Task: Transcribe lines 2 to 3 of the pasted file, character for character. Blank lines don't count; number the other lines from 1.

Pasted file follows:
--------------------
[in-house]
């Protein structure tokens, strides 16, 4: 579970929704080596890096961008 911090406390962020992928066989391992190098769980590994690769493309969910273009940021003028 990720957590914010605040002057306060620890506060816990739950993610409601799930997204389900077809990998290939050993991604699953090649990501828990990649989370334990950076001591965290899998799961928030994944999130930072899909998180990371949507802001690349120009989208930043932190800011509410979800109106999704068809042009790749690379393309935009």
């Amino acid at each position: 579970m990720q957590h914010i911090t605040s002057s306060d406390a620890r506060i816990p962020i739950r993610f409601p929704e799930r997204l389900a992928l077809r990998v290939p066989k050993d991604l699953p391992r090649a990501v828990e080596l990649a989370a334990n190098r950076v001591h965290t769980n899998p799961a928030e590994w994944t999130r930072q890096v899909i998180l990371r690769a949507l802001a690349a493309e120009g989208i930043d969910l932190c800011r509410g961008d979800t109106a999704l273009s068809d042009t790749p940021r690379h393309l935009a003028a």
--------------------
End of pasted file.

């Protein structure tokens, strides 16, 4: 579970929704080596890096961008 911090406390962020992928066989391992190098769980590994690769493309969910273009940021003028 990720957590914010605040002057306060620890506060816990739950993610409601799930997204389900077809990998290939050993991604699953090649990501828990990649989370334990950076001591965290899998799961928030994944999130930072899909998180990371949507802001690349120009989208930043932190800011509410979800109106999704068809042009790749690379393309935009």
């Amino acid at each position: 579970m990720q957590h914010i911090t605040s002057s306060d406390a620890r506060i816990p962020i739950r993610f409601p929704e799930r997204l389900a992928l077809r990998v290939p066989k050993d991604l699953p391992r090649a990501v828990e080596l990649a989370a334990n190098r950076v001591h965290t769980n899998p799961a928030e590994w994944t999130r930072q890096v899909i998180l990371r690769a949507l802001a690349a493309e120009g989208i930043d969910l932190c800011r509410g961008d979800t109106a999704l273009s068809d042009t790749p940021r690379h393309l935009a003028a």